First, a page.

Volume 1, number 25, Monday 23 January 1832 – accounts of the Bridgwater and North Somerset Savings Bank, bankruptcy sale of the property of Mr James Fisher, grocer.
Volume 1, number 26, Monday 30 January 1832 – J.Vale antiquarian bookdealer visit to Bridgwater, reflections on the execution of the Bristol Rioters.
Volume 1, number 27, Monday 6 February 1832 – Mrs Comer brings new dances from London; another ship, the Cybele, due for Quebec; reward offered for the apprehension of Francis Wride for blasting a gun through people’s windows.
Volume 1, number 28, Monday 13 February 1832 – Mostly political editorials. Mr Vale’s book sale ongoing.
Volume 1, number 29, Monday 20 February 1832 – Miss Rawlings to leave King’s Square School, Dwelling house for sale by the Fairfield.
Volume 1, number 30, Monday 27 February 1832 – drapery shop in St Mary Street, house to let in Friarn Place, complaint about traffic in Eastover, letter from a slave plantation overseer.
Volume 1, number 31, Monday 5 March 1832 – Chubb premises on Fore Street/Back Quay to let; inquest of William Gaynor.
Volume 1, number 32, Monday 12 March 1832 – Borough Boundary Changes, Geen & Southwood committed to gaol for stealing from Marshall.
Volume 1, number 33, Monday 19 March 1832 – A dentist to visit Bridgwater, Wares committeed for assaulting Lee, Snook thowing water over Denner, Poem supplied by C.C.
Volume 1, number 34, Monday 26 March 1832 – Comments on the Reform Bill, Convictions, Infirmary Report
Volume 1, number 35, Monday 2 April 1832 – Reports on the emigration to Quebec from Bridgwater on 29 March. Sailed the EUPHROSYNE with 208 passengers, the MEDUSA with 98 passengers and the CYBELE with 38 passengers. Detailed report of one hopeful emigrant becoming the victim of two con-artists, left drugged and robbed.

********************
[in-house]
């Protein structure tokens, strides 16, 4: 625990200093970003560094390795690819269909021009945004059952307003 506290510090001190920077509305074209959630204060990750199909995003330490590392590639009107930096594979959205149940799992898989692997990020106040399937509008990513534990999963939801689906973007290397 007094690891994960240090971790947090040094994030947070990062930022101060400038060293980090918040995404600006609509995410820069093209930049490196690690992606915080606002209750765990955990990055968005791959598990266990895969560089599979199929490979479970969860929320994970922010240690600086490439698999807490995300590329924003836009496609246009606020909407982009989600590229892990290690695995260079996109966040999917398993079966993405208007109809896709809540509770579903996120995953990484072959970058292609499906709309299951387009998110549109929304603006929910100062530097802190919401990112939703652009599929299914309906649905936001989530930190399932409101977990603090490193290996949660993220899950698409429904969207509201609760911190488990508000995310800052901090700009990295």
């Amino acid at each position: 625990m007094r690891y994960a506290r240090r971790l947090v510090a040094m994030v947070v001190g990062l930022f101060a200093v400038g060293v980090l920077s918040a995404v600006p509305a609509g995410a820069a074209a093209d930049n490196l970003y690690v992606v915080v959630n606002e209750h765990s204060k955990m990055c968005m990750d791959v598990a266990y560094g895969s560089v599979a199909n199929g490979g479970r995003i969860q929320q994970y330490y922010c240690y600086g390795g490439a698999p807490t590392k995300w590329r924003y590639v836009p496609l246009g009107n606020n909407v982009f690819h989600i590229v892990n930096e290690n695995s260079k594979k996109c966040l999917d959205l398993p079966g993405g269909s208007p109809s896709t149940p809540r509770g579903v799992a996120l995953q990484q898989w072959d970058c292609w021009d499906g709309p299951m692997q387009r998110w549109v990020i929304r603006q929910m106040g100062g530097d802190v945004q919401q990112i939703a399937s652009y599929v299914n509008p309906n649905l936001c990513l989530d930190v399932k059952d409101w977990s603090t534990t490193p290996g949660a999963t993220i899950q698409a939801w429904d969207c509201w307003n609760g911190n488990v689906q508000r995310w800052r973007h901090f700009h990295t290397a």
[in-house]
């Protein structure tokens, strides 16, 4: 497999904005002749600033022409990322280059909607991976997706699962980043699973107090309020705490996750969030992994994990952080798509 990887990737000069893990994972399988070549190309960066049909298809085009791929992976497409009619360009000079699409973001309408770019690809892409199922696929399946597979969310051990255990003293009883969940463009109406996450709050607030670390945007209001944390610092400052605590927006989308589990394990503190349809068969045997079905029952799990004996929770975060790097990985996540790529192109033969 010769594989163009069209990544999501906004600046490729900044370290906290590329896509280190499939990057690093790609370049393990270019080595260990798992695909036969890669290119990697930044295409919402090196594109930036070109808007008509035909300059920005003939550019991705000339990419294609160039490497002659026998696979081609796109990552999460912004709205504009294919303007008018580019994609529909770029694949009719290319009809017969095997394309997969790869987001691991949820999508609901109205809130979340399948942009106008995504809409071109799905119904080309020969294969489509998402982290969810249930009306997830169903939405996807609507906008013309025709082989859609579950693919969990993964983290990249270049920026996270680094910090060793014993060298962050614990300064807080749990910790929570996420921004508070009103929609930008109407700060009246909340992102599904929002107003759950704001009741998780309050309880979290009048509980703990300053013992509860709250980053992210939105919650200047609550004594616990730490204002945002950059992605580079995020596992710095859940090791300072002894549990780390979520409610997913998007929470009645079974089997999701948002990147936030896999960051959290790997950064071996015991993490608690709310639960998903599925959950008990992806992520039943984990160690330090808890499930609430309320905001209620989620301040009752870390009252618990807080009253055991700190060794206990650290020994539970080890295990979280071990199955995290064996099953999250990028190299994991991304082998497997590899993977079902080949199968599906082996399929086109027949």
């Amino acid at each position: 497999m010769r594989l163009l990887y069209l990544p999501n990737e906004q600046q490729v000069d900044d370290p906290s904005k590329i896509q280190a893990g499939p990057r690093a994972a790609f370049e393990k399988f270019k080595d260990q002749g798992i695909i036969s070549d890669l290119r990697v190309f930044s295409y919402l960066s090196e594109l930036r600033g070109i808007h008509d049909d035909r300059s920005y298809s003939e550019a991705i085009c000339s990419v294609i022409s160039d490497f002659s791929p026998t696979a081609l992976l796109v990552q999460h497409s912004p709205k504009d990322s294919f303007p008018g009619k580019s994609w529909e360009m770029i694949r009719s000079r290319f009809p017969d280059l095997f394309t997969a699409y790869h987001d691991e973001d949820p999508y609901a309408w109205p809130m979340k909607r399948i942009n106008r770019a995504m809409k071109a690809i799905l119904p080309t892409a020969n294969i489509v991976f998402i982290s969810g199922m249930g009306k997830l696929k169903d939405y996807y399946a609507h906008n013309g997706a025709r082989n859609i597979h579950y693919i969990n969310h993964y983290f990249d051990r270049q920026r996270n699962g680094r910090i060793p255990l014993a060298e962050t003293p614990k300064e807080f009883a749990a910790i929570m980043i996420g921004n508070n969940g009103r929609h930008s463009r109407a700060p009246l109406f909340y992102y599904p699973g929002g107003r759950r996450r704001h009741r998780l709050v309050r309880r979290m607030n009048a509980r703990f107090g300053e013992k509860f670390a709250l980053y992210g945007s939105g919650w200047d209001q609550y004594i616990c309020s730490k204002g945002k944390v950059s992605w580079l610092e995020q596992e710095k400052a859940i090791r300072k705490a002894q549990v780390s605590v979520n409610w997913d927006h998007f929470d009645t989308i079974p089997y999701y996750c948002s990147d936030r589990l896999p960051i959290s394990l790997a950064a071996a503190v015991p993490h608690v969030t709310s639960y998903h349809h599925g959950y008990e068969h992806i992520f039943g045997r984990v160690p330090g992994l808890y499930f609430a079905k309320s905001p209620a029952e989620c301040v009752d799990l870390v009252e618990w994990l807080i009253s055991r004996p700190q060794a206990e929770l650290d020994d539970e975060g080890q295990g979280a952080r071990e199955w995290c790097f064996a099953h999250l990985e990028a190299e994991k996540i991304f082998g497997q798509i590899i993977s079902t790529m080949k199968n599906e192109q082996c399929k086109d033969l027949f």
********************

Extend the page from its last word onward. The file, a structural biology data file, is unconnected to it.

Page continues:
Volume 1, number 36, Monday 9 April 1832 – Reports on the Taunton Assizes.
Volume 1, number 37, Monday 16 April 1832 – Details from the Bridgwater Borough Sessions, mentions of BOND, NICHOLLS, MATTHEWS, HIGHSTONE and HUNT.
Volume 1, number 38, Monday 23 April 1832 – auction of ‘Cames’ Twelve Acres’, Wembdon; ‘Cree’ in Durleigh and ‘Great South Mead’ in Cannington, with other auctions. Inquest into the suicide of James Mansfield, carpenter. Death of John Kinsey of North Petherton.
Volume 1, number 39, Monday 30 April 1832 – Election of the Churchwardens of St Mary’s Church descends into party political chaos, and responses to written attacks on Bowen. Poem entitled ‘The Crisis’ by C. Report on the Infirmary.
Volume 1, number 40, Monday 7 May 1832 – Mrs Philipps’ fashionable dresses, William Lewington steals from Brown and Champion, Isaac Harrison steals Robert Crane’s trousers and inquest for toddler Ellen Bale.
Volume 1, number 41, Monday 14 May 1832 – Mrs Heard’s fashionable dresses. John Browne accused of corruption in his office of churchwarden, Inquest into the death of George Edolls.
Volume 1, number 42, Monday 21 May 1832 – Money allocated for a gallery in St Mary’s, and a drain in Eastover. Libel against Jonathan Toogood, Infirmary report.